There are, however, drawbacks in this approach. For example, during processing of plurality of wafers with the same WSID, the compressible layer of the WSID may swell or shrink due to exposure to the process solutions, and this may cause the “z” position of the WSID surface to change in time from the value set during the initial set up, which in turn may result in wafer to wafer variations in zero touch position. Soaking of the compressible layer 30 in process solution for long periods of time may also change the spring constant of this layer. In other words the force applied to the wafer surface may not be the same for the same displacement or push value after the WSID is soaked in the process solution. Also, if the WSID is replaced, the height of the WSID or the distance between the WSID and the wafer surface may change due to the possible thickness variation from batch to batch of the compressible layer of the WSID. This may result in variations in zero touch positions for the wafers processed before and after the replacement. As explained above, variations in the zero touch position may result in changes in the force that is exerted on the wafers during the process. It may also cause changes in the distance between the WSID surface and the wafer surface during no-touch deposition. Furthermore, changes in the properties of the compressible layer or the top layer of the WSID may result in changes in the force applied to the wafer surface even for the same displacement of the wafer surface into the WSID structure. Such process non-uniformity is not desirable in the semiconductor industry.
To this end, there is need for an improved method and apparatus for monitoring and controlling the force applied to the surface of substrates during planar metal electrochemical mechanical deposition or electro-etching.
It is an advantage of the present invention to obtain a more uniform electrotreatment process.
It is a further advantage of the present invention to provide a more uniform electrotreatment process when sequentially processing a plurality of workpieces using the same electrotreatment apparatus.
It is a further advantage of the present invention to provide a desired force between a conductive top surface of a workpiece and a workpiece surface influencing device during electrotreatment of the workpiece.
It is a further advantage of the present invention to monitor a torque of a motor that is used to maintain relative motion between a conductive top surface of a workpiece and a workpiece surface influencing device in the presence of physical contact between the conductive top surface of the workpiece and the workpiece surface influencing device.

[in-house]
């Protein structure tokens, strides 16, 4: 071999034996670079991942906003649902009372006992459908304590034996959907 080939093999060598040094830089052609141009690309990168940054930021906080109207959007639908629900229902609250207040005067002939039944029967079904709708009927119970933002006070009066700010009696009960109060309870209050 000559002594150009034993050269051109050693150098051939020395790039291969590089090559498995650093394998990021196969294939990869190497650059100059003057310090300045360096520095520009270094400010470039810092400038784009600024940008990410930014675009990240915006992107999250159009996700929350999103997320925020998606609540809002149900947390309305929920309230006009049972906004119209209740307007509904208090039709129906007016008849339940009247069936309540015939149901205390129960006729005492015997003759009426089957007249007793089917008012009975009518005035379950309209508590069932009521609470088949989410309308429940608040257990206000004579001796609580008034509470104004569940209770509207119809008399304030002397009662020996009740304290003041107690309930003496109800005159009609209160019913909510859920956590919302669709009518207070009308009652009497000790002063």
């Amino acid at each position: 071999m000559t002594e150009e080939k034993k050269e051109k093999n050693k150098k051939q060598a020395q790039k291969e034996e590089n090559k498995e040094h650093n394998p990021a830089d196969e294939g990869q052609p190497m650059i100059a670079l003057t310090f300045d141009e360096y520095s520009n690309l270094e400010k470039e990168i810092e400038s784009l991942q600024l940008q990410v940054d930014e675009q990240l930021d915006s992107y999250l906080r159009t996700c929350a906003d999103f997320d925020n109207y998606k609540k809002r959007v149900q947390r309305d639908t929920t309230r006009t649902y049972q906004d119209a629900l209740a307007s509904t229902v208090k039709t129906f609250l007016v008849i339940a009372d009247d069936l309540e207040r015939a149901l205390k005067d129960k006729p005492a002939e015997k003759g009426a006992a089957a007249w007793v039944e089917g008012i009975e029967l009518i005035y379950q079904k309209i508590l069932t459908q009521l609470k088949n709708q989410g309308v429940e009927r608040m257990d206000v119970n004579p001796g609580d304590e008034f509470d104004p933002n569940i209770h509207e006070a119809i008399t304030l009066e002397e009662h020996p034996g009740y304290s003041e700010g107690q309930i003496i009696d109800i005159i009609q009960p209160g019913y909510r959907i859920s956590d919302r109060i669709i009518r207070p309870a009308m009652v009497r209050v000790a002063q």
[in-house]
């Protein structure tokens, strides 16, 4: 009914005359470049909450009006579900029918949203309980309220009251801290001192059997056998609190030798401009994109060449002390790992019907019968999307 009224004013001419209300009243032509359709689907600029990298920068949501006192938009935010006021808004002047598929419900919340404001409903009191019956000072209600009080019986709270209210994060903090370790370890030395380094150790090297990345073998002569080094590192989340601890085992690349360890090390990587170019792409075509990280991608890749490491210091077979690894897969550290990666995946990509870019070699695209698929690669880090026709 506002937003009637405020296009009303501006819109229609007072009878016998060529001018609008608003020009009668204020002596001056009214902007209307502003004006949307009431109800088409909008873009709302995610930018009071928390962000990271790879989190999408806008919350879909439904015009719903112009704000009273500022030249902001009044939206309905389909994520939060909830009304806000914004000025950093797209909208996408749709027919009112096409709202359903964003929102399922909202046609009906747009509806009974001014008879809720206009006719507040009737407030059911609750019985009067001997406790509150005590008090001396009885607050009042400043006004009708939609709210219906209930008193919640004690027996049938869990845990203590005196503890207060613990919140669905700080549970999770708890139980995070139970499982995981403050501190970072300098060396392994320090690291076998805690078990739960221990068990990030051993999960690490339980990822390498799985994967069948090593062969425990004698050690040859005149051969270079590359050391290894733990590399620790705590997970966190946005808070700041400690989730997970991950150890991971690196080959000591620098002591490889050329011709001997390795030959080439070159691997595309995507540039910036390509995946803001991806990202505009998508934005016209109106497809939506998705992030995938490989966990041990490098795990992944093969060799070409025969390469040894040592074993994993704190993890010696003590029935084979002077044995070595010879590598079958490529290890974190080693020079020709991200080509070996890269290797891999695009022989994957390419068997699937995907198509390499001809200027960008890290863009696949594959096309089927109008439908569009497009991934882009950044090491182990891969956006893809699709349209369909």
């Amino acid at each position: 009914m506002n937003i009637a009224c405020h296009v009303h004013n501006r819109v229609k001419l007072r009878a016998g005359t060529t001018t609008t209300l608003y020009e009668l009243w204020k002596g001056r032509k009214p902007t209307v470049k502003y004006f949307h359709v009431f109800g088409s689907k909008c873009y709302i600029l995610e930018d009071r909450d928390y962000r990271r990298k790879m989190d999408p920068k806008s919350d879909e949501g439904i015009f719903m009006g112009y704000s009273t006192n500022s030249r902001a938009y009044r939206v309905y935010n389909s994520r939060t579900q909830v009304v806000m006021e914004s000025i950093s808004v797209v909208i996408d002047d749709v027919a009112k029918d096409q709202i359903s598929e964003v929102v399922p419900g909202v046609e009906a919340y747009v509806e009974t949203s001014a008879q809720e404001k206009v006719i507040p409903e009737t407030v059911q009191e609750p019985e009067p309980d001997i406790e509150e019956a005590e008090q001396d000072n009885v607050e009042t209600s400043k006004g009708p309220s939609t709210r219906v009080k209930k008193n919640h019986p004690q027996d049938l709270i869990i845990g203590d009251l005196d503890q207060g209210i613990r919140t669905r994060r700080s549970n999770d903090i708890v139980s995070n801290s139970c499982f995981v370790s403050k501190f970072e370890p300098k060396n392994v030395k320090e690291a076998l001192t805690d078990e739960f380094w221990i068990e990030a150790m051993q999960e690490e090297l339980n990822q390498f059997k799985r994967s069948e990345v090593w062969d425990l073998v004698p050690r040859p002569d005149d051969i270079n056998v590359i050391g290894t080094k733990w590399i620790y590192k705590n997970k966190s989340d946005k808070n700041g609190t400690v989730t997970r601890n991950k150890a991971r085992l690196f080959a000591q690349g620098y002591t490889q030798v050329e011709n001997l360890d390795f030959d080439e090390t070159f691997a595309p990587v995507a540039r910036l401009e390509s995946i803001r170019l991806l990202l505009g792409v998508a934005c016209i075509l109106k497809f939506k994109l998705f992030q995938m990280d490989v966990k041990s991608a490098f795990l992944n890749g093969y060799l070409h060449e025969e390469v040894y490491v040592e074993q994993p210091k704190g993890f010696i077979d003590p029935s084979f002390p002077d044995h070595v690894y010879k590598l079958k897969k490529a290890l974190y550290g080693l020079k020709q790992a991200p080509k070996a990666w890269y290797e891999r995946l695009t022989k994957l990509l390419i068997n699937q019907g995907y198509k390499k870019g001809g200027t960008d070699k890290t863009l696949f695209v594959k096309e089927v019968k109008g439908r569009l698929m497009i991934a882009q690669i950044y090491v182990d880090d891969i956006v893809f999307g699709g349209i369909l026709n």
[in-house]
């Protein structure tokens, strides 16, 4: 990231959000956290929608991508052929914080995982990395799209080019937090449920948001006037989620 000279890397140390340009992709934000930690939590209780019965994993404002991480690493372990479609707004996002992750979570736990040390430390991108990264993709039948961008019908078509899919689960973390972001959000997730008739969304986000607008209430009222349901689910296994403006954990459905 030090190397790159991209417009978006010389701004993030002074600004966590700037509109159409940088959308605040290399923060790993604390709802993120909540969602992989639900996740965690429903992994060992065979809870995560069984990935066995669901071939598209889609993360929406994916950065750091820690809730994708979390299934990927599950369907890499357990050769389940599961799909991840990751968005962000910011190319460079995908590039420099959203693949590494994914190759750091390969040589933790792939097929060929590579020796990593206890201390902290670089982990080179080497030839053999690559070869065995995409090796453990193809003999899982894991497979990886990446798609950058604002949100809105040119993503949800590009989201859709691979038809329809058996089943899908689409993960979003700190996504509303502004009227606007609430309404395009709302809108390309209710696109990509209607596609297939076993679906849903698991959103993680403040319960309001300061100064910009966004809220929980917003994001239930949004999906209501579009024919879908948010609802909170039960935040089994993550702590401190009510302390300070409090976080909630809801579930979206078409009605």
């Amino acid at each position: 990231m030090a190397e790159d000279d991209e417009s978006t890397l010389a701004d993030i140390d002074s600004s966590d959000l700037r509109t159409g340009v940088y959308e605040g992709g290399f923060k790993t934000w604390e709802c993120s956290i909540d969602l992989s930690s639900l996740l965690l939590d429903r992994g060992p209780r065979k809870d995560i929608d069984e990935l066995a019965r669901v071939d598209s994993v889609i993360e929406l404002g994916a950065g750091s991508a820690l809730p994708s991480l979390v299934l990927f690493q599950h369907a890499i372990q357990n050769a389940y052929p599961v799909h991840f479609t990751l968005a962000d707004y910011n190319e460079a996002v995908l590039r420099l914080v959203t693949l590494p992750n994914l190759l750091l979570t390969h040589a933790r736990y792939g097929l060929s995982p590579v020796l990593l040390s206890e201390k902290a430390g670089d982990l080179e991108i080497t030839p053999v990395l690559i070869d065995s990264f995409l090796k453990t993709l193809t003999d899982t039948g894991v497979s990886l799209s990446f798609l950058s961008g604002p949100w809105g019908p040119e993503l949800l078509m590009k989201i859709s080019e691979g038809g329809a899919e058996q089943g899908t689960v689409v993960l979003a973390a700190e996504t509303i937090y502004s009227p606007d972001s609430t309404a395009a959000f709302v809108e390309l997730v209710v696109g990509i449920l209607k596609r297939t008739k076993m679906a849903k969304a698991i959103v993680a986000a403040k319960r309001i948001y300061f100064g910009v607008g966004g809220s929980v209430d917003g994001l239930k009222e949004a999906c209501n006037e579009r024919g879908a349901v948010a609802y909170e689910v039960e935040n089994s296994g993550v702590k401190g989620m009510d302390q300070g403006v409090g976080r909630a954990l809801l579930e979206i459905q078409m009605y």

It is a further advantage of the present invention to control a force applied to a top conductive surface of a workpiece during electrotreatment.
Certain of the above advantages, either singly or in combination, are achieved by the present invention. In one aspect, the present invention monitors a signal corresponding to a torque value of a motor that is used to maintain relative motion between a conductive top surface of a workpiece and a workpiece surface influencing device in the presence of physical contact between the conductive top surface of the workpiece and the workpiece surface influencing device.
In another aspect, the present invention uses the signal to control a force applied to a top conductive surface of a workpiece during electrotreatment.
The above and other aspects, features, and advantages of the present invention are further described in the detailed description which follows, with reference to the drawings by way of non-limiting exemplary embodiments of the present invention, wherein like reference numerals represent similar parts of the present invention throughout several views and wherein:
As will be described below, the present invention provides a force monitoring system and method for ECMPR techniques that use a WSID for processing wafers. The force monitoring system of the present invention monitors variations in the motor current or torque of the carrier head to monitor and, if desired, control the force on the wafers. By processing wafers at the same torque level, without regard to zero-touch position or displacement values, each wafer is processed with the same amount of force applied to its surface irrespective of possible changes that may take place in the material characteristics of the WSID. The present invention can be used in the initial set up of the ECMPR equipment. The invention also measures, monitors and if desired, controls, the force applied on wafers to ensure uniform processing of each wafer at the same force level, regardless of changes in zero touch position or materials properties of the WSID.
The WSID is comprised of a top layer 125 a, an intermediate layer 125 b and a support plate 125 c. The top layer is made of a flexible material and preferably has an abrasive hard surface. The intermediate layer is a compressible layer made of a material such as polyurethane foam. Examples of various WSID designs which are suited for use to practice the present invention are also disclosed in above cited U.S. provisional application with Ser. No. 60/326,087 filed on Sep. 28, 2001, entitled “Low Force Electrochemical Mechanical Processing Method and Apparatus,” assigned to the assignee of the present invention.
As illustrated in